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1 hour ago, JonnyOldBoy said:

If a seller follows the rules and avoids grey areas then decisions are usually fair. If the buyer "was always right" then eBay would have already died due to mass fraud.... 

You don’t actually believe that do you?? That’s genuinely one of the most uneducated statements i have ever read on the internet.

Buyer not happy. Opens case. Sends item back. Gets refund. Done.      

 

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@JonnyOldBoy to be honest if you are not business seller you have like no right at all. just 2 years ago i sold an iphone

on ebay then buyer ask for return, he then sent me a old phone instead of my iphone and guest what, ebay refunded him and i could do nothing

about it. from then i only sell to peoples with 100+ feedback and with no case against then. and for expensive one i only use collection.

had no problem after this.

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Sometimes, I look for these bargains. The last watch I bought stated clearly that the hour hand was loose and that it needed a new battery, and was therefore sold as not working/for spares or repairs. It was an extremely rare watch, so I took a chance. I knew all the risks before hand...if it genuinely was a dud, then I had no-one to blame but myself. Thankfully, the hour hand just needed pressing back on, and the battery change was just run of the mill. So in this instance, I was the winner, but I appreciate it can all go pear shaped sometimes. To the uninitiated, a battery change may be beyond their skills, but if you know what you're doing, you may pick up a bargain.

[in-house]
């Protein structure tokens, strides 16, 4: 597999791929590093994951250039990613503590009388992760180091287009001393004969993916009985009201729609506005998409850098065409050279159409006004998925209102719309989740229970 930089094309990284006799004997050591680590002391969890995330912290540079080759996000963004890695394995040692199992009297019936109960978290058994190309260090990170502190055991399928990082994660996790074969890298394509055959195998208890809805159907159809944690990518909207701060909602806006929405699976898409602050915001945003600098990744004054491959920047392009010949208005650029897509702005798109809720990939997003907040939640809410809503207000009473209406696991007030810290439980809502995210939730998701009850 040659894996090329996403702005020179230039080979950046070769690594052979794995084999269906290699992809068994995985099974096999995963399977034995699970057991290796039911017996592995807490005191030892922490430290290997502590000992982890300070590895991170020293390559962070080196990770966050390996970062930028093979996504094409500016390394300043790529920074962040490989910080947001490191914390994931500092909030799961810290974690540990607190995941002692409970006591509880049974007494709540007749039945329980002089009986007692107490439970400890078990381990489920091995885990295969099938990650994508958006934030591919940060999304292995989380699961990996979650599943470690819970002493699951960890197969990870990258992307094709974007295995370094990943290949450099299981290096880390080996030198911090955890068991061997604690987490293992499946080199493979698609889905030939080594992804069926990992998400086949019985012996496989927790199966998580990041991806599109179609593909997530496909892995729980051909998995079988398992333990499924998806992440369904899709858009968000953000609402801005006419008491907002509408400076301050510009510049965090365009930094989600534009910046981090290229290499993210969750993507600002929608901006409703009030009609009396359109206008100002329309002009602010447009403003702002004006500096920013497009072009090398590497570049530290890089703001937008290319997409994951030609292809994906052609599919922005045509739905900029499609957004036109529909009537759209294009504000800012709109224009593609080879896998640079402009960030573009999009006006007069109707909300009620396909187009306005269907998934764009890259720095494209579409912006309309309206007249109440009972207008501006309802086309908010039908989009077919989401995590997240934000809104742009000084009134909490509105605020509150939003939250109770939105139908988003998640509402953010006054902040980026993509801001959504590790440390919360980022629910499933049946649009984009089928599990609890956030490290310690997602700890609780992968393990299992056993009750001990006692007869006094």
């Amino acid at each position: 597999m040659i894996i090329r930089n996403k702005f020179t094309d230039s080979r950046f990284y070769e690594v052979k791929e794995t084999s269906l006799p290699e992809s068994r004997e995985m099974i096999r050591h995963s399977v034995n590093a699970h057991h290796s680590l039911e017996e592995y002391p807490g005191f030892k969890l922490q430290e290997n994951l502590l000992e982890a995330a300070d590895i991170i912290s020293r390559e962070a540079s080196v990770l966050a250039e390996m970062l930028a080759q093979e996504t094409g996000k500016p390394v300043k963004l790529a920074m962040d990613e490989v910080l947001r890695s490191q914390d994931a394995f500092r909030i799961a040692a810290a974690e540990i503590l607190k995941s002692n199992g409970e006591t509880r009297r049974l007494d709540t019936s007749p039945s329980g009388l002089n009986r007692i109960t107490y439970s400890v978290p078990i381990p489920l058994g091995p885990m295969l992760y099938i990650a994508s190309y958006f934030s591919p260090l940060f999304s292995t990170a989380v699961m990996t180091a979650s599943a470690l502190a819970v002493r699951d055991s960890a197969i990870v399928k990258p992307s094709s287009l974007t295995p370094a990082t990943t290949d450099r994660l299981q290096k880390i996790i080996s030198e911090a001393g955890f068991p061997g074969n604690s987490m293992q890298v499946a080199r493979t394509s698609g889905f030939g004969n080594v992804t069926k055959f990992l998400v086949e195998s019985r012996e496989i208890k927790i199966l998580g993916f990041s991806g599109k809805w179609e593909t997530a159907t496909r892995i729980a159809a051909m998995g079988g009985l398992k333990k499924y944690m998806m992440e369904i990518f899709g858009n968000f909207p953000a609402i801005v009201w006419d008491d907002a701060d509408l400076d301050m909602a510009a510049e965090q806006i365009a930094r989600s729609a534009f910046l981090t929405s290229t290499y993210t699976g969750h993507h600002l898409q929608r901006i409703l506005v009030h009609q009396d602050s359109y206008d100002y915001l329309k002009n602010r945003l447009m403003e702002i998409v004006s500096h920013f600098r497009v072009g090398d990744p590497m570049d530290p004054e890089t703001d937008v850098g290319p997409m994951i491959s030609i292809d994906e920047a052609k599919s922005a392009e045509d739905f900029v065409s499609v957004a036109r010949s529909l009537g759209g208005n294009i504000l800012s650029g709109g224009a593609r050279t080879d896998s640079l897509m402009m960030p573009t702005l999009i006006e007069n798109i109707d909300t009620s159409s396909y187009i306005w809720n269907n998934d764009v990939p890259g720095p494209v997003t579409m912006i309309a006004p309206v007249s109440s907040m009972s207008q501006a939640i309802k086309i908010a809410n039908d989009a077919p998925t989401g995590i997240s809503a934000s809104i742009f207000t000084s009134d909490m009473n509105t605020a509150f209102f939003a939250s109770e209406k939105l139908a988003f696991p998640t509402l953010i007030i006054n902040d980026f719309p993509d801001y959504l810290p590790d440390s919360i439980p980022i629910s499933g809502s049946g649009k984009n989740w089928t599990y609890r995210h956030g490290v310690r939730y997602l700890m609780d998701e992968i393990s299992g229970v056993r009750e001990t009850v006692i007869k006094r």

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Pop off back watches, ....what a pants idea that was,

...I would say even the best and experienced take a gamble of causing the slightest of marks every time one is opened and closed,

I try to avoid :yes:

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11 hours ago, IBM said:

You don’t actually believe that do you?? That’s genuinely one of the most uneducated statements i have ever read on the internet.

Buyer not happy. Opens case. Sends item back. Gets refund. Done.      

 

I have to agree with @JonnyOldBoy on this. If ebay just supported buyers with no checks then the whole thing could collapse as fraud would increase to silly levels.

ebay suggests stating your returns policy and has a facility to help you do so, even if it `returns not accepted'. They also make it clear that you have to accept returns for faulty items  or not as described. They also monitor refund requests and can and will block accounts where a buyer is considered to be abusing this.

A buyer may get away with claiming something was not working or as described and return the item for a refund - annoying but the item could be relisted. They may also get away with returning a cheap item in place of the one received but they will not get away with it very often.

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Fraud HAS increased to silly levels!  Have you seen the number of scams on eBay these days? Why do you think that is....because there's a huge loop hole and very easy to manipulate the system.  

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I have not used e-bay in years. I get a feeling over me ever time i go onto the site, it's just full of chancers and fraudsters. Absolute tat with a markup for the use of their site. If you have the patience and will power there will be the odd gem for a good price but the site cannot be trusted now. 

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1 hour ago, IBM said:

 Have you seen the number of scams on eBay these days?

Hope you take the trouble to report them.

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I had something similar happened to me on Friday. I sold a watch on EBay and the seller contacted me saying the bracelet is broken. The watch was mint condition and I can only assume they messed up while sizing the bracelet. I’m still awaiting photos of the damage as it appears the buyer bought the watch for his dad... but I have got the feeling I’ll eventually have to refund the buyer and take it on the chin I am afraid...